Before searching for colleges, decide on what you as a parent and the student want in a college. How big of school do you want to go to? How far? Major?, etc. After figuring out what you do know, make visits to different colleges. While at the visits, the student and/or parent will get an idea if that college is right for him/her. Also while at the visits, make an appointment with an administrative counselor for an interview. By having an intereview, the counselor will be able to not only answer any questions, but the student is able to explain anything, express passion in what s/he wants to do with his or hers life and why that school is really important to that person. To make the most out of the college life would be have an equal balance of social life with work like (studying and job). By doing this, the student isn't concentrating on school every second of the day, it'll give them a chance for their minds to take a breather, but if you don't study enough and always have a social life, then your grades will suffere as well.
It doesn't matter what the books say. To know if a school is right for you, visit. It's best to visit your chosen schools more than once, because weather can have a huge effect on the mood of the school, and a freak storm or sunny day can adversly influence your choice. Talk to people there, not just the tour guides. Tour guides are paid to make the school sound good, so do some investigating on your own. Check up on what Alumni are doing too. This can give you a good idea of what graduates in your intended field have accomplished, and the more people that have been successful in that field, the more likely you will be to have a leg up when networking. Also, ask people you admire where they went to school. Not only can they give you an idea of where you want to go, you can ask them what is important to them in finding a college. Perhaps passionate professors are what made them who they are, or a large campus with a lot of diversity, or tons of extracurriculers that really let them explore their interests outside of academia.
There are so many things to factor in when selecting a place to go to school. Visiting the campus is usually the best way to get a feeling of the community and environment. I found multiple visits the best way to help me make my descision. It's not always about the nicest campus or the most famous school. It's about where you think you'll fit in and be comfortable which will allow you to learn and grow in the healthiest way. In order to take advantage of your college experience, always make sure you're having fun. There will be lots of hard work and all of it needs to be done, but don't consume your time with only work. On the same level, don't only take your time up hanging out with friends. There's a delicate balance between the two. Working hard and making the grade are extremely important and in the end that is what college is all about. However, if what you are studying doesn't make you happy, change your major because you want to make sure you're going to love your job for the rest of your life.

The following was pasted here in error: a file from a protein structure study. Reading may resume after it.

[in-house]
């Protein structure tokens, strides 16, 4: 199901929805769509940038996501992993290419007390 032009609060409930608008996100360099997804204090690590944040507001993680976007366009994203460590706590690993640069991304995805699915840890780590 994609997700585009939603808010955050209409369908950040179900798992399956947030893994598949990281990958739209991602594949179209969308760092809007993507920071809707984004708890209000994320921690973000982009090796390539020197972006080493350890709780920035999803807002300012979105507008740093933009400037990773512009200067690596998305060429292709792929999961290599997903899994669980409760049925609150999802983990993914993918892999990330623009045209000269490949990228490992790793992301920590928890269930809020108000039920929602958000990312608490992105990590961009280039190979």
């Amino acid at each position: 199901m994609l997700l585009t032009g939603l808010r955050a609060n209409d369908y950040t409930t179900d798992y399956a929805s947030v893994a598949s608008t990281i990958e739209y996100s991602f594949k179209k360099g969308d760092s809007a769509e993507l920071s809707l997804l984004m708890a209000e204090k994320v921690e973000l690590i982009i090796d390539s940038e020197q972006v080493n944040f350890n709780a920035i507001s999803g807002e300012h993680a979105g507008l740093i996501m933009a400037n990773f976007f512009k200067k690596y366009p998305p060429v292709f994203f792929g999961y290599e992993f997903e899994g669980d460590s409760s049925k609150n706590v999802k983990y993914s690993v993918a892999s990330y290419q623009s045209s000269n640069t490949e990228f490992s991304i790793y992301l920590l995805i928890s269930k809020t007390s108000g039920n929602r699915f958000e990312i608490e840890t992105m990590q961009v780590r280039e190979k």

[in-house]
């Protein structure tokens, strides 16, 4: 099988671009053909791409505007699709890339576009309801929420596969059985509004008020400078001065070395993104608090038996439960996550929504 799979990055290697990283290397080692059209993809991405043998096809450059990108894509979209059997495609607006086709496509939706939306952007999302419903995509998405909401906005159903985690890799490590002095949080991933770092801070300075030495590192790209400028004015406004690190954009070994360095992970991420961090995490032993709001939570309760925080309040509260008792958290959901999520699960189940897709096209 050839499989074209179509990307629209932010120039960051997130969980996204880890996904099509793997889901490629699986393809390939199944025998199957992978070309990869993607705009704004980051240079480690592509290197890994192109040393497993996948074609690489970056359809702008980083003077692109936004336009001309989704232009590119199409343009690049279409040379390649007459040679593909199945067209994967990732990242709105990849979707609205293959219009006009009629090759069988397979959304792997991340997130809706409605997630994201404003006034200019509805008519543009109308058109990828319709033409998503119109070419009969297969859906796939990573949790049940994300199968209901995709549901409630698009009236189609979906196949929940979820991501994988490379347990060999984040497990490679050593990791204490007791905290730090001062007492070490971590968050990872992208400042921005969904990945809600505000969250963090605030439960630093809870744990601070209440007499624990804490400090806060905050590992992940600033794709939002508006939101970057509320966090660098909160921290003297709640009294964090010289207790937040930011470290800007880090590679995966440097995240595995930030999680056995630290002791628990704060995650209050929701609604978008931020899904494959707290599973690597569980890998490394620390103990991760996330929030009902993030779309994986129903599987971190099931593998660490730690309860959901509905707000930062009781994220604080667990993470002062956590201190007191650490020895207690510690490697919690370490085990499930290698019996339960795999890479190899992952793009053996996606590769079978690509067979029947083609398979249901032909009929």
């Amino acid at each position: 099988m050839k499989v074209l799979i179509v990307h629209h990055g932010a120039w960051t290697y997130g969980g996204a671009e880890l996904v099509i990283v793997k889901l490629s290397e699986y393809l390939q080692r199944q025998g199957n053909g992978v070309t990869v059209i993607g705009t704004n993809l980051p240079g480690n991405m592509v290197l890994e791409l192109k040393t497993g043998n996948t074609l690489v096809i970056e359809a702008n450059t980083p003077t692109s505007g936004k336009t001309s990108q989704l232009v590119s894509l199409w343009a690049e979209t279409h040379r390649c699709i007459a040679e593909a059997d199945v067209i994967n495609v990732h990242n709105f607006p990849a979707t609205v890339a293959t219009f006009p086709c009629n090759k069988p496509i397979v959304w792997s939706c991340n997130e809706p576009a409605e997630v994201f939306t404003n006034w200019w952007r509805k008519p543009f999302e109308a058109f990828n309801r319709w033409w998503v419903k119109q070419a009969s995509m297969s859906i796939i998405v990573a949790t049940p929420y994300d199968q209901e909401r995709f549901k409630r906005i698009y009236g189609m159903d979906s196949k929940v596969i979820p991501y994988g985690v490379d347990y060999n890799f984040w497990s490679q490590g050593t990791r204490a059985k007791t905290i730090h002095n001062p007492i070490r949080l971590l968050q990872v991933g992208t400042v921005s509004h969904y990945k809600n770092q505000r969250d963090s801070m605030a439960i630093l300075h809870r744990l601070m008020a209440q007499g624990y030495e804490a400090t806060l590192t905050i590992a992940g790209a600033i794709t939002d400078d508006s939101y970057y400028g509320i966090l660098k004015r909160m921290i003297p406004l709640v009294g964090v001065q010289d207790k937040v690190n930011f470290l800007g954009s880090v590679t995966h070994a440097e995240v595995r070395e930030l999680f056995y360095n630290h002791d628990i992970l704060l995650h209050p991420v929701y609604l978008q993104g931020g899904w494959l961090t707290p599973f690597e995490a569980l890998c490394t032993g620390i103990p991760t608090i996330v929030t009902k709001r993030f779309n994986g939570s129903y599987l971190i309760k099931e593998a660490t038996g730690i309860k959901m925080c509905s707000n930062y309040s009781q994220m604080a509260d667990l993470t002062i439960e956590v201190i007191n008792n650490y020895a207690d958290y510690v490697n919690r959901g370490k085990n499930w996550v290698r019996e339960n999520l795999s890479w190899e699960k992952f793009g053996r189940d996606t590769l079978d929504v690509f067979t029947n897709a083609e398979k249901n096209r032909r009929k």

If I could go back in time to when I was a high school senior I would have a lot of advice for myself. To start off I would tell myself to really focus on my class work. I now know that the scholarship you get for you high school academics isn't able to be upgraded to a higher scholarship regardless of your first year college GPA. This would give high school me a wake up call because being in a low income family, I would know how important this was; for not only me but also, my family. I would remind myself to study for my SAT. SAT scores play a big part in college acceptance and additional scholarship funds. While I was very involved at my high school, I didn't take the SAT as well as I know I could have. I regret not getting a higher score because I know how much impact it has financially. If anything, I would tell myself to enjoy my high school experience. In college you need to find a whole new group of friends, clubs etc. High school could have been a great opportunity to expand my horizons.
When choosing the right college, the most important thing is to choose a college that reminds the student most of their own high school. I went to a small school where I knew everyone in my class and the town was just as small. That is why when I chose Alfred University, it is because it had that small town atmosphere that I grew up around. Small colleges like this give a student an oppurtunity to get the help they may need during a class. The small classes allow the student to have a one on one connection with the professor if they need the assistance with the material in class. But once you choose the right college, the most important thing is to get involved with extracurricular activities and make true connections, because it took me four years to realize that my time here is short and I need to enjoy every minute of it. College gave me a different perspective on life, so all I can say is just enjoy every minute you have at college, because there is nothing like it once your gone.